Contemporary Management of CLL - Episode 9
Danielle M. Brander, MD: Helping to care for patients during COVID-19 [coronavirus disease 2019] has caused us to go back and look at our practices, evolve, and change them very quickly. We had to think about how that might have an impact on how we see patients, in person or telemedicine, how we conduct clinical trials, in guidance with national guidelines and institutional guidelines. When we have multiple therapeutic options, the pandemic has also affected which we choose for patients considering their risk in the short and long term. Notably, in the short term we consider how extra visits, infusions, or certain risk factors and exposures affect the patient who is high risk for COVID-19.
This has changed a lot since March here at Duke Cancer Institute and across the country. Like many institutions, there have been a lot of steps trying to protect patients as much as possible but also allow them access for the situations where we do need to see patients. We’ve seen patients who have come in for treatment where we identify that their exam or in-person testing is needed, but then we also identify patients who could have local labs and do telemedicine visits to prevent the travel as well as potential exposure within the institutions. Over the summer when things changed across the country and cases were going down, we tried to get some of the patients back in that had been telemedicine. As cases go up again, we’re shifting the patients to telemedicine where possible and safe for the patient.
This takes into account how long the patient has had their disease, what kind of therapy they’re on, etc. In terms of what type of therapy in CLL [chronic lymphocytic leukemia], because many of the novel therapies are oral, that has helped in many cases. However, if you’re talking about 2 treatment choices for that given patient in the short and long term, what is known about them is fairly equivalent. It has caused us to shift more toward trying to offer therapies that wouldn’t require as many visits, treatment room time, or added risk factors.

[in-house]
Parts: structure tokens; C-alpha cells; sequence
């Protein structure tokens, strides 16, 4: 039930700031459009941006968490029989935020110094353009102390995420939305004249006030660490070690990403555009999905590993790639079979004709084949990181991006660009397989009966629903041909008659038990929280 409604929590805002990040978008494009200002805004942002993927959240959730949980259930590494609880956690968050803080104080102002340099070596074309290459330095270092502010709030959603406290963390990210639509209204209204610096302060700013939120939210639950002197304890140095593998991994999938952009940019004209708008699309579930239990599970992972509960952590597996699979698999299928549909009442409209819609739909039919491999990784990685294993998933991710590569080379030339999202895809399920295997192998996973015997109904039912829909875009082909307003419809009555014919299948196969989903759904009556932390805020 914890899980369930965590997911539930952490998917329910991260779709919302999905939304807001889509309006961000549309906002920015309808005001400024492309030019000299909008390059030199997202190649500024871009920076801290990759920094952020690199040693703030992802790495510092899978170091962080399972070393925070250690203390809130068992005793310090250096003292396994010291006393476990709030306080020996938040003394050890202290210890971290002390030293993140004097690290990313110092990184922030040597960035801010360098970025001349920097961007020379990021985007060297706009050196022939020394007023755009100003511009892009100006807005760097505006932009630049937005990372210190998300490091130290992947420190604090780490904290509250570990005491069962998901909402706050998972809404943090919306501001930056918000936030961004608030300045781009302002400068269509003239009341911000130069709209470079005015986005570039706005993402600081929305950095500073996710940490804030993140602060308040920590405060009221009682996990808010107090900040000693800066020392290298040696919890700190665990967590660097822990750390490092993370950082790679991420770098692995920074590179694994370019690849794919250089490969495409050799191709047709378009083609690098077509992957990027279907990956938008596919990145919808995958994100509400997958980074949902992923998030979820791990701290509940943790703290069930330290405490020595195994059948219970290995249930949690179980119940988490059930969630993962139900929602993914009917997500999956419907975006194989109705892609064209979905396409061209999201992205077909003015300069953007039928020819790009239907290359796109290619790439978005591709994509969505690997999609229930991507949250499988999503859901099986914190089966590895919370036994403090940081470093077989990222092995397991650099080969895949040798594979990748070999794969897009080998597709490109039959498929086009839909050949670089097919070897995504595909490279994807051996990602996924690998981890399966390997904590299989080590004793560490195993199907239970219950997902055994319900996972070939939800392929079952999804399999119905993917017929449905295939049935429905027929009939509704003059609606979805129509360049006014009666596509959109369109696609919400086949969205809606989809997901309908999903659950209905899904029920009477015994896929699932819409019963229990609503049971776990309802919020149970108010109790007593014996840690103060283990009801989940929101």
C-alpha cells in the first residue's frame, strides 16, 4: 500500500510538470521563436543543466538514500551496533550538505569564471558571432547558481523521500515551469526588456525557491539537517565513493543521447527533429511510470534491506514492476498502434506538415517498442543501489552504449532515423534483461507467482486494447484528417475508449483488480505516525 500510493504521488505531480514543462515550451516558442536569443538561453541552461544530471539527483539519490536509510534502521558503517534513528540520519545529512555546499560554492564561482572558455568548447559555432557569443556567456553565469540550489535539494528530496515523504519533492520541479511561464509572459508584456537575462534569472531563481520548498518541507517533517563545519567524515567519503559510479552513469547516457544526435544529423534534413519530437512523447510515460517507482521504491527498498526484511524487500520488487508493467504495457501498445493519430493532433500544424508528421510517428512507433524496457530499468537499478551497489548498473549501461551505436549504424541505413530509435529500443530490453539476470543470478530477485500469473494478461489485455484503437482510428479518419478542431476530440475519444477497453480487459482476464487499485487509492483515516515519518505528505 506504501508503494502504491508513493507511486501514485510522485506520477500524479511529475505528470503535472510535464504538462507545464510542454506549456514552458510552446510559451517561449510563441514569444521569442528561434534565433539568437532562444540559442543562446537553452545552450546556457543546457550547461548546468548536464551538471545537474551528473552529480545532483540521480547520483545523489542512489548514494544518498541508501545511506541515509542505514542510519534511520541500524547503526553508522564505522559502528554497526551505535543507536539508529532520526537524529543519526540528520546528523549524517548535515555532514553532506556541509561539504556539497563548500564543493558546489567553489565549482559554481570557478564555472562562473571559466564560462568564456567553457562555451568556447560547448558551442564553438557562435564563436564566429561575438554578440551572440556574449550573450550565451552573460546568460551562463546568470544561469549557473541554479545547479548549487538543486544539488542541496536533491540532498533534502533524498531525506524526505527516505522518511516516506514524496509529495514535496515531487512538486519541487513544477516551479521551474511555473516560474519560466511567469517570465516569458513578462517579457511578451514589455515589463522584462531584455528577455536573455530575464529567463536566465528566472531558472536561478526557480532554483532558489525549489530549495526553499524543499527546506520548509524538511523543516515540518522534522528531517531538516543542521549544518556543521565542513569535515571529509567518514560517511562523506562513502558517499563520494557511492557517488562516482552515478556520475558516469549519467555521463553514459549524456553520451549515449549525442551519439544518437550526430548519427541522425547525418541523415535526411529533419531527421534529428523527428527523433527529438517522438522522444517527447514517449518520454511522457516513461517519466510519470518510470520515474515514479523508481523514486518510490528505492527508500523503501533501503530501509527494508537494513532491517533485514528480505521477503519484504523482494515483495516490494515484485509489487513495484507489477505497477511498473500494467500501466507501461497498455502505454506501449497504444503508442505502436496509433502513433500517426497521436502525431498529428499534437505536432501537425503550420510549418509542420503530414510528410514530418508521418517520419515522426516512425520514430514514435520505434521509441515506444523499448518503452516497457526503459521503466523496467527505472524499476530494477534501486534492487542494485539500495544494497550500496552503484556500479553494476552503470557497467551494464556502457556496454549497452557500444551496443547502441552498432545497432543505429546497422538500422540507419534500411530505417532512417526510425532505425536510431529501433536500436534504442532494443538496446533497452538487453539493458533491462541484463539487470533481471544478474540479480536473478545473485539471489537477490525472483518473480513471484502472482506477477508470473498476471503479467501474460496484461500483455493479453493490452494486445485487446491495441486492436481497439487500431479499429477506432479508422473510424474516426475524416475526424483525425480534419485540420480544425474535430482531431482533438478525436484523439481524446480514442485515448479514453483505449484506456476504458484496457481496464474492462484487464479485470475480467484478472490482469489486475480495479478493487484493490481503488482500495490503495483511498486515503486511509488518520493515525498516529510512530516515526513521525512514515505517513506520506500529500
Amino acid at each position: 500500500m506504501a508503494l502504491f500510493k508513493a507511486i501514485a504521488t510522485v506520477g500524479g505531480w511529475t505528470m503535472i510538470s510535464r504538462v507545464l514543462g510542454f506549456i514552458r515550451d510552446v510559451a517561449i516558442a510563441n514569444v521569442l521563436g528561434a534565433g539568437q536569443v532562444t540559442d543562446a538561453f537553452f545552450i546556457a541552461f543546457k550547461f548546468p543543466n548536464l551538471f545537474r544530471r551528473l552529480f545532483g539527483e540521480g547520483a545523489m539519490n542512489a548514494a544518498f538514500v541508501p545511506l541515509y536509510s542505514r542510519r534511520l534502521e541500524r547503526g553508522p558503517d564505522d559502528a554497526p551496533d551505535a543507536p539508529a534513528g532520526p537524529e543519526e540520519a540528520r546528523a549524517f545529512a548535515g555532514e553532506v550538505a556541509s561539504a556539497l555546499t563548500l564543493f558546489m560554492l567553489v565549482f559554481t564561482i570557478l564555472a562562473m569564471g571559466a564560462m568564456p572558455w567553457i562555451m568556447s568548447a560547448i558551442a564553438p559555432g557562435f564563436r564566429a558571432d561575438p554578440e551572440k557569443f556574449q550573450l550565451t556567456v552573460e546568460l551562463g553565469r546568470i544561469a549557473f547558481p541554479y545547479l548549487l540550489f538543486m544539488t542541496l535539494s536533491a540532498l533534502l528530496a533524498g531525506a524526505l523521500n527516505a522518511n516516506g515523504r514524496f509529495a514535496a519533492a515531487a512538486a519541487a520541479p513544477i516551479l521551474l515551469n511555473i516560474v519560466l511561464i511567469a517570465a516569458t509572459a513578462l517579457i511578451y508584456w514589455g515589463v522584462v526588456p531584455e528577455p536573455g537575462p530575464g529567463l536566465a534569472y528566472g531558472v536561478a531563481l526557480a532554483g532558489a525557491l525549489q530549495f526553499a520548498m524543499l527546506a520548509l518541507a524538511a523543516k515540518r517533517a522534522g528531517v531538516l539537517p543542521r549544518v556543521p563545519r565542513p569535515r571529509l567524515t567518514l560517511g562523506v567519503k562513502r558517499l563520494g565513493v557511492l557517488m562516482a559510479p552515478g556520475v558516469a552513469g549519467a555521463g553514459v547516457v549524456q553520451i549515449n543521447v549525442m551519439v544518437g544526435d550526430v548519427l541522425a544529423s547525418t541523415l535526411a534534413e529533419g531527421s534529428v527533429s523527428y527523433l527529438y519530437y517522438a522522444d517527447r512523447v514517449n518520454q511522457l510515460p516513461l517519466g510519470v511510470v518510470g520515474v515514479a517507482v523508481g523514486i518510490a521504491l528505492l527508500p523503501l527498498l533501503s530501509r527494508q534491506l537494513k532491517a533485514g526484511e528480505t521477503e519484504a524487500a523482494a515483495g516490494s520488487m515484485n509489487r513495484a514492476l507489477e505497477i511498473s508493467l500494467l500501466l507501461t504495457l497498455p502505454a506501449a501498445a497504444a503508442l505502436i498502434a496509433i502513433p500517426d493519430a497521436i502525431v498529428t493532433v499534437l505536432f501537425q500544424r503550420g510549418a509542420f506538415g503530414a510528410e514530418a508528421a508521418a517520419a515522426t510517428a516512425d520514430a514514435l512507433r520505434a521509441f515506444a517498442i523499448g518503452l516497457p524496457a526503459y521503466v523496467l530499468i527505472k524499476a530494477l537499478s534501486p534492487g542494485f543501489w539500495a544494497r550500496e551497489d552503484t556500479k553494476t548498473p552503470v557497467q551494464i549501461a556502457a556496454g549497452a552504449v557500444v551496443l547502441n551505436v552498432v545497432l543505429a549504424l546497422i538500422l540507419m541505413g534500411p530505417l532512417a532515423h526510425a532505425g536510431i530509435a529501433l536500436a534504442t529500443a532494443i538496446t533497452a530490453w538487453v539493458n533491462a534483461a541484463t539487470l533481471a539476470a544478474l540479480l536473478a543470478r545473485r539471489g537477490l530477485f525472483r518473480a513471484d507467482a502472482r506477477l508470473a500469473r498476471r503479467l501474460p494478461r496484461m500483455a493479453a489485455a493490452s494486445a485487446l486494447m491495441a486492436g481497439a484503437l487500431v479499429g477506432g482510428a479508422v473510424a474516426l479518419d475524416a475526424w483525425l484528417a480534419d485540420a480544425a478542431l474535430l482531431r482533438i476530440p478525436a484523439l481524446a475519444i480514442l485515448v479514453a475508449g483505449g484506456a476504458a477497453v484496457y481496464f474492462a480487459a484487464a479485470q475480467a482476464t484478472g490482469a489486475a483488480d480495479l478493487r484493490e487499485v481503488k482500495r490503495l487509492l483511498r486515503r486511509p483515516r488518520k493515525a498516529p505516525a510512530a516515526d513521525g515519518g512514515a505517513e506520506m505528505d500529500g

Alan P. Skarbnik, MD: Since the pandemic started, it shifted how many patients were on telemedicine and how many come into the office. Between April and July, 35% to 40% of my patients were on telemedicine. Since August, the number dropped to about 10% to 15%. As we’re seeing a spike in the cases again, we’re transitioning more back to telemedicine. The majority of patients need to follow up with telemedicine, with a physical exam here and there. We can intermingle a bit. There are a number of our patients who need to be seen because of physical exam abnormalities or alterations that need to be discussed and addressed in person.
Catherine C. Coombs, MD: At the beginning of the pandemic, we were doing almost all telemedicine. There were a lot of unknowns at the time. Many of us hoped that the pandemic would have subsided. As time went on, the amount of telemedicine has declined. In my practice I started with almost all patients doing telemedicine, to limit exposure. About 6 to 8 months in, there were a lot of patients who wanted to come in person. There are things you can assess in person that you can’t over the telephone, such as a physical exam. Also, the doctor-patient relationship is different in person in the same room as opposed to over a video or phone. We have been deferring to patient preference, but we have made ourselves available. Some patients still feel safer doing videoconferencing, and some prefer to come in person. About a third of my patients are still doing telemedicine, and the other two-thirds come in person at this point in the pandemic.
We’re going to continue seeing some proportion of patients via telemedicine as long as COVID-19 is active. Some patients are extremely cautious, and I applaud them for that. There isn’t a completely right or wrong answer. UNC [University of North Carolina School of Medicine] has adopted safety protocols so it’s safer to come in person, but it’s never without risk.
Transcript Edited for Clarity